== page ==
There are numerous reports the Comet ISON may have survived. If it does survive for more than a few days, it is too soon to tell if the comet will be visible in the night sky. If it is visible in the night sky, it is too soon to say how bright it will be. We hope for the best.
NASA / ESA / SOHO / Emily Lakdawalla ISON rounds the Sun as seen from SOHO LASCO C2 (Nov 28-29, 2013)
This animation contains 88 images captured by the SOHO spacecraft from November 28 at 00:22 to November 29 at 00:13 UTC.
Most of you have already found out by now that Comet ISON did not survive its encounter with the sun. ISON fizzled out during its swing around the sun, leaving behind what scientists said was a trail of dust that continued rolling through space.
Over the past few days, ISON’s condition had sparked waves of up-and-down speculation: Was it brightening? Fading? Resurging? On Thursday morning, astronomers saw clear signs that the sungrazing comet was getting dimmer as it headed toward peak heating, at an expected minimum distance of 730,000 miles (1.2 million kilometers) and maximum velocity of 850,000 mph (380 kilometers per second).
That suggested that ISON’s nucleus, estimated to have a radius of roughly a kilometer (half a mile), was rapidly shedding ice and dust to feed its multimillion-mile-long tail. Scientists hoped there would still be something left after its closest approach to the sun, known as perihelion — but nothing was detected by NASA’s Solar Dynamics Observatory.
“I’d like to know what happened to our half a mile of material that was going around the sun,” SDO project scientist W. Dean Pesnell of NASA’s Goddard Space Flight Center, said during Thursday’s Hangout. “Now it’s broken up, and I didn’t see anything.”
It was an inglorious and inconclusive end for a “dirty snowball” that scientists say was a fossil relic of the solar system’s formation 4.5 billion years ago. ISON spent much of that time on the solar system’s farthest reaches, in a haze of comets known as the Oort Cloud. A passing star probably perturbed the comet’s orbit enough to send it on a 5.5 million-year journey toward the sun. (NBC News)
More updates later.
Comet ISON is plunging toward the sun for a perilous close encounter on November 28th. Even the experts aren’t sure if the comet can survive its passage through the solar atmosphere on Thanksgiving Day. The pictures being posted are amazing.
Taken by Juan Carlos Casado on November 21, 2013 @ Teide Observatory, Tenerife, Canary Islands (Spain)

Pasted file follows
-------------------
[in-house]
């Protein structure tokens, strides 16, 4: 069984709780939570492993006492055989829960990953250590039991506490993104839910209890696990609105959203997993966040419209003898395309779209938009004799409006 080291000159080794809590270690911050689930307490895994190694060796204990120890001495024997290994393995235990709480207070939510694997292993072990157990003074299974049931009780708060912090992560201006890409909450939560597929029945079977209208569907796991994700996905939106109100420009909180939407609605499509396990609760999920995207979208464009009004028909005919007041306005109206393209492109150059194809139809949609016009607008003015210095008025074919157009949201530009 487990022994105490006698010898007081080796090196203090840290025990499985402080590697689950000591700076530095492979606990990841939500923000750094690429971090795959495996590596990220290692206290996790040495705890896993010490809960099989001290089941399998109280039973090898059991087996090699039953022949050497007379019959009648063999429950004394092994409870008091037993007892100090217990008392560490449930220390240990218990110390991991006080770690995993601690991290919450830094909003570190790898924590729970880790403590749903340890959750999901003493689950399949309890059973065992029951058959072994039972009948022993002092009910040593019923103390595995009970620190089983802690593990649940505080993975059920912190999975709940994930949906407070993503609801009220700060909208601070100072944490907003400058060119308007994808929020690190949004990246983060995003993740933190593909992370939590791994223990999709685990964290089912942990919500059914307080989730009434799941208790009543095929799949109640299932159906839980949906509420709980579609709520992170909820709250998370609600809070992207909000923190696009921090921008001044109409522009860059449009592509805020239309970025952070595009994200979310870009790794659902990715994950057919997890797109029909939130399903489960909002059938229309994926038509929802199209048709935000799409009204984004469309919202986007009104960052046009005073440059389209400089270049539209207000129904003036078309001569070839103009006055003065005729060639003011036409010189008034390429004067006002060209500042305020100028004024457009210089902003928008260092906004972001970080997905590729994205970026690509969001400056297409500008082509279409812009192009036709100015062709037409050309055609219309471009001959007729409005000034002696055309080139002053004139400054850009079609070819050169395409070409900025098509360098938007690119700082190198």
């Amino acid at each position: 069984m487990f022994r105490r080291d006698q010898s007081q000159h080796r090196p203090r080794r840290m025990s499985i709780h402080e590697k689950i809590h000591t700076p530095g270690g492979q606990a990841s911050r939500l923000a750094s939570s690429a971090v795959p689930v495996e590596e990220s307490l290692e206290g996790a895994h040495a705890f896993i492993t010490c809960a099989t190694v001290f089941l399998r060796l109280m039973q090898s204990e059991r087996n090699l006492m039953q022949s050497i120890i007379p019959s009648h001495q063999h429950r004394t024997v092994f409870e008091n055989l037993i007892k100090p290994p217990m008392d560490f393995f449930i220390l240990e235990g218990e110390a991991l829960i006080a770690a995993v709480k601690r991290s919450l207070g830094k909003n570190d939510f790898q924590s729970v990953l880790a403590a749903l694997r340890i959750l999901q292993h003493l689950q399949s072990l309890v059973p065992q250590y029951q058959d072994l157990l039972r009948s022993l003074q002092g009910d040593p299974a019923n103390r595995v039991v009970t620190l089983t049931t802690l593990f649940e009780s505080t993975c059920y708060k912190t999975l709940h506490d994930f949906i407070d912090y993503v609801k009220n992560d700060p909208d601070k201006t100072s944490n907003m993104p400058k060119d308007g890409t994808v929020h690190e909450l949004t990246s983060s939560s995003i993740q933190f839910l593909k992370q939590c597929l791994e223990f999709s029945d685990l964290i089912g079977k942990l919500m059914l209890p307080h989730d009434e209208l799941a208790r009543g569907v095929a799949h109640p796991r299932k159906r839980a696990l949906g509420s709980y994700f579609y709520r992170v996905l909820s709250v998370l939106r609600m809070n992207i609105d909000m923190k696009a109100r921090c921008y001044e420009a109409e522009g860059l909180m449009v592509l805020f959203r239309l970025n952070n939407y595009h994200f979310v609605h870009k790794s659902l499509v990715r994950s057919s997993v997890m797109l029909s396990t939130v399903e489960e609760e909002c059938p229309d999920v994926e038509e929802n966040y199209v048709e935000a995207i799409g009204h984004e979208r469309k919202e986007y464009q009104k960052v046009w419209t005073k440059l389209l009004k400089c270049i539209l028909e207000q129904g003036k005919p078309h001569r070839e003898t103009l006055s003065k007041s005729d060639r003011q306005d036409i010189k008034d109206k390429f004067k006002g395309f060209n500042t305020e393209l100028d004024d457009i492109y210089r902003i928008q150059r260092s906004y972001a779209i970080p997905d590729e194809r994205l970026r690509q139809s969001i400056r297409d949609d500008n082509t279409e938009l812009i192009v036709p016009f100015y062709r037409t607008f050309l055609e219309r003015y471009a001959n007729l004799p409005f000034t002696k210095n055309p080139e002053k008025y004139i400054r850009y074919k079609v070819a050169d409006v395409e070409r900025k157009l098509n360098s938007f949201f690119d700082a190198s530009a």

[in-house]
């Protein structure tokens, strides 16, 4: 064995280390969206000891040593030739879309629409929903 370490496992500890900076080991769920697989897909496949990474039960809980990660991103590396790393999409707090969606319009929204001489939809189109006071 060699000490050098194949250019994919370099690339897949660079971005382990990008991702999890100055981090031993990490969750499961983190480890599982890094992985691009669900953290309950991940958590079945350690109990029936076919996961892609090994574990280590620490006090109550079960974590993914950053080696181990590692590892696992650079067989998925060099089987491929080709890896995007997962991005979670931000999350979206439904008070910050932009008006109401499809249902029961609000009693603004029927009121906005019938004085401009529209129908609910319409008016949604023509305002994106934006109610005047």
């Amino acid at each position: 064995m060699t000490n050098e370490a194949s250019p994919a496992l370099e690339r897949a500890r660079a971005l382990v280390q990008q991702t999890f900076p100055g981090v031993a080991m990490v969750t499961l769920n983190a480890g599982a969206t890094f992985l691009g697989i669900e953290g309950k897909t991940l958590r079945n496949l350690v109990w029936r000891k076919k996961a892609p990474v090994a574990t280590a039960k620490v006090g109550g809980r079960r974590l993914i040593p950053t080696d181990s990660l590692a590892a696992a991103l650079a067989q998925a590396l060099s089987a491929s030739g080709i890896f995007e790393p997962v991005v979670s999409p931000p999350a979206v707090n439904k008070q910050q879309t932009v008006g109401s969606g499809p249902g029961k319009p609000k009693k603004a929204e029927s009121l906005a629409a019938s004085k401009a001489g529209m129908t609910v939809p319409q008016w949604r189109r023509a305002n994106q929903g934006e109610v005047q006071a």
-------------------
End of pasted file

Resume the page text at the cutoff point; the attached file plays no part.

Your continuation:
This inforgraph shows where to find Comet ISON during the next couple of months. It is one of the best visualizions of where Comet ISON will be in the sky during November, December and January that I have seen.
(Infographic courtesy of the Huffington Post)
Right now, ISON is about 45 million miles from the Sun, already closer to the Sun than Venus. The Emory University of Physics Department has a cool real-time ISON calculator which shows you how far it is from the Sun and Earth It’s currently moving at about 38 miles/sec, and that speed will increase to 230 miles/sec when it skims the surface of the Sun on November 28th.
Comet ISON is now visible to the naked eye according to reports from many observers. The best chance to see the comet is in the early morning just before twilight low in the east-southeast horizon.
NASA provides three scenarios on what happens next with Comet ISON:
- Spontaneous Disintegration before Thanksgiving
- Death by Sunburn around Thanksgiving Day or
I’m rooting for option #3!
There have been confirmed sightings of Comet ISON with binoculars. Comet ISON is cruising through the constellation Virgo at the moment and is visible with binoculars low in the predawn eastern sky, Spaceweather.com reports. Comet ISON is currently as bright as an 8th magnitude star — too dim to be seen with the naked eye but easy to spot with binoculars or a small telescope.
http://www.solarsystemscope.com/ison/ provides a virtual 3-D model of Comet ISON. Check it out!
Will ISON Survive the Sun Approach?
The close approach of comet ISON to the Sun this November is unlikely to spell the end of the comet, according to a study performed by scientists at the Lowell Observatory and Southwest Research Institute (SwRI). http://www.swri.org/9what/releases/2013/ison.htm#.UmFwEPMo6Ul
How Big is Comet ISON?
One question scientists have been attempting to answer is how big is comet ISON. Recent studies presented at the American Astronomical Society’s Division for Planetary Sciences meeting indicated that the nucleus measured somewhere between 1 to 4 km across. This too is good news that ISON may not disintegrate from the sungrazing pass at the end of November.
Information about Comet ISON is starting to reach more of a peak in the coming weeks as it approaches the sun. Slate Magazine has an excellent article on speculation if ISON will survive an encounter with the sun.